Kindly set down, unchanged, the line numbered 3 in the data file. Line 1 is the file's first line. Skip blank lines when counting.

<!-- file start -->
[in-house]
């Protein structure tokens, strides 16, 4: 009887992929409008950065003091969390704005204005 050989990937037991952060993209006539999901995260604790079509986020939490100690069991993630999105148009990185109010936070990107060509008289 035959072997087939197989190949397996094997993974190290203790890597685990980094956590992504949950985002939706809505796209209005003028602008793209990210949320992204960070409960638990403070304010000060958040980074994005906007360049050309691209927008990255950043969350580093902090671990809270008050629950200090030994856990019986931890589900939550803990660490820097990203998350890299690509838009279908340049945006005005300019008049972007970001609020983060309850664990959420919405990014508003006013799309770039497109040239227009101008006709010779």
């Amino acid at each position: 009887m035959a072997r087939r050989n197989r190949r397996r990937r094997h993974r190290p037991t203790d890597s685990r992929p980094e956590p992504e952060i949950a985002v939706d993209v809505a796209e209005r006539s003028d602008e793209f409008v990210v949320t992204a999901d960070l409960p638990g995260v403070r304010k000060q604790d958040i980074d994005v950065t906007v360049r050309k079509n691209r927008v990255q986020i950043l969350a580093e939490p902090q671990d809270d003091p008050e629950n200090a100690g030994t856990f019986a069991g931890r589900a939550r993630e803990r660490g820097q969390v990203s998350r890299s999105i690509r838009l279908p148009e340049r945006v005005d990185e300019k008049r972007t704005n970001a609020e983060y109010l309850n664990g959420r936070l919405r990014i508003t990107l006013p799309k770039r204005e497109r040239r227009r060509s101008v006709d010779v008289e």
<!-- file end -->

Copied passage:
């Amino acid at each position: 009887m035959a072997r087939r050989n197989r190949r397996r990937r094997h993974r190290p037991t203790d890597s685990r992929p980094e956590p992504e952060i949950a985002v939706d993209v809505a796209e209005r006539s003028d602008e793209f409008v990210v949320t992204a999901d960070l409960p638990g995260v403070r304010k000060q604790d958040i980074d994005v950065t906007v360049r050309k079509n691209r927008v990255q986020i950043l969350a580093e939490p902090q671990d809270d003091p008050e629950n200090a100690g030994t856990f019986a069991g931890r589900a939550r993630e803990r660490g820097q969390v990203s998350r890299s999105i690509r838009l279908p148009e340049r945006v005005d990185e300019k008049r972007t704005n970001a609020e983060y109010l309850n664990g959420r936070l919405r990014i508003t990107l006013p799309k770039r204005e497109r040239r227009r060509s101008v006709d010779v008289e």